Newcastle
  Name:
Geoffrey Williams

  College: King's College
  Subject: Classics
  Class of: 1961








Memories of King’s College 1958-1961

I started at King’s College in 1958 at a time when a relatively small percentage of the age group went into Higher Education, and the financial arrangements for student support reflected this. I was studying Latin and Greek Honours and living in Eustace Percy Hall, in those days for male students only. EPH was a great place to live and make friends. You were looked after well: your bed was made daily, linen was laundered, your room was kept clean, there was a self service laundry on site for personal laundry, you got breakfast and evening meals Monday to Friday and lunch as well at weekends, and all for £132 a year out of £280 if you received the maximum grant. Tuition fees were paid. Formal dinner with the wearing of gowns took place twice a week. What a different world!

Some memories stick in my mind. One winter night Henderson Hall raided us and stole lightbulbs during formal dinner. A large punitive expedition was rapidly assembled that same night to retaliate which soon overwhelmed the Henderson Hall defences. We were raided more quietly by some women students from Northern Counties College. They were captured and invited for coffee and at least one wedding ensued following this initial blind date.

I also recall the rush to the TV room to catch the latest episode of Quatermass and the Pit straight after formal dinner. The High Table procession was almost brushed aside in the scrum. On a more decorous note, I remember an impromptu recital one evening when a Physics student named Roger Mytton played Handel’s Sonatas for treble recorder accompanied by Bob Mason on the grand piano that the Warden had acquired for the hall: a beautiful sound for an evening. I spent three years in hall and felt myself lucky.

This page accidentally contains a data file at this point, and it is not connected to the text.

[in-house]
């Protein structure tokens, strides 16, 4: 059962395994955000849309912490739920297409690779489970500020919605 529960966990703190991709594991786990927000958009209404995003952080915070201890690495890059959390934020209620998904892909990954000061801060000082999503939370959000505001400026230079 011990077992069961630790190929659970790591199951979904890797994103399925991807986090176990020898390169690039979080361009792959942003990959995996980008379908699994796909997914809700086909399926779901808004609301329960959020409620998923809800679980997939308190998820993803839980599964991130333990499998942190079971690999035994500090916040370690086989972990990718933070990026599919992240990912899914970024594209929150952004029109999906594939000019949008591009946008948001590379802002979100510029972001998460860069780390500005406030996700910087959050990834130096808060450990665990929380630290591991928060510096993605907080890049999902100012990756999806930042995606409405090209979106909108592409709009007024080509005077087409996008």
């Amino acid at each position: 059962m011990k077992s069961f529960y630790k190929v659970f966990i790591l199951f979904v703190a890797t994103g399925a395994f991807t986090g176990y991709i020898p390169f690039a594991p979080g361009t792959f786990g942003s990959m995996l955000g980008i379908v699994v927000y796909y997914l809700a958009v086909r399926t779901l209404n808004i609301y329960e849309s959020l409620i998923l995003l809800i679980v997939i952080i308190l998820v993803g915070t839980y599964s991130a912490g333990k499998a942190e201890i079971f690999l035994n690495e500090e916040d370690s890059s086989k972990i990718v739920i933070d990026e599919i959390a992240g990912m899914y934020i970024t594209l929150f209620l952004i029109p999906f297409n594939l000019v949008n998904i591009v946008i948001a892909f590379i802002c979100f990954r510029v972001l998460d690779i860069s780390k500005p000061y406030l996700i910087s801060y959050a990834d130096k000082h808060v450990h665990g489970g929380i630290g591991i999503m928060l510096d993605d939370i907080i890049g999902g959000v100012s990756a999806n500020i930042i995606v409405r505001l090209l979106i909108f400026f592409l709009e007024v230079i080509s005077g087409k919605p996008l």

I enjoyed my course. Those teaching Latin and Greek were established scholars and good teachers. Geoffrey Fletcher was Professor of Latin and Head of the Department, exact to every detail in all matters of language. Harri Hudson-Williams, cultured and urbane, was Professor of Greek and was my personal tutor. From the outset he helped me always. Brian Shefton, who with his parents had escaped the Nazis in 1933, and had an international reputation in Classical Archaeology, taught Roman History. I remember one lecture when he paused, looked out of the windows at the Civil Engineering building and muttered: “God, what an undistinguished building,” and then without a break resumed his analysis of Roman history. I have especially fond memories of two others: John Lazenby and Charles Garton. John went on to become Professor of Ancient History and Head of the whole department of Classics at Newcastle. He was an incisive and inspiring tutor. Charles went on to become Professor of Classics at Buffalo State University in the USA. He supervised my MA dissertation with the right blend of criticism and encouragement until his move to the USA, when Harri Hudson-Williams took it over. None of us knew back then, by the way, that Charles had served in Naval Intelligence at Bletchley Park.

There was an interesting degree of courtesy in staff-student relations and communications, certainly in my course. I recall one outstanding episode of restrained politeness at the very end of the course of lectures in Ancient Philosophy. A student who had better be nameless had missed the entire course but showed up in the front row for the last lecture before the examination. Colin Strang entered the room, made for the lectern, saw the newcomer and advanced, smiling and extending his hand. “Good Morning,” he said, “my name’s Strang. I don’t think we’ve been introduced?” The courtesy that kills... Alas, we didn’t see the student concerned when the second year began.

There was then as now a great choice of societies. I was a member of the Christian Union and its committee. This taught me a great deal of what to do and what not to do in Christian work and witness. I am still in touch with friends from that time. I also joined the Rifle Club which used the Drill Hall rifle range in the city.

I loved the North East. Then, as now, it had a strong and special regional sense about it. After a year at Birmingham University doing a PGCE I returned and taught for five years in Ashington. From there career moves took me to Dorset and then to Hertfordshire, but Newcastle and Northumberland will always be special to me.



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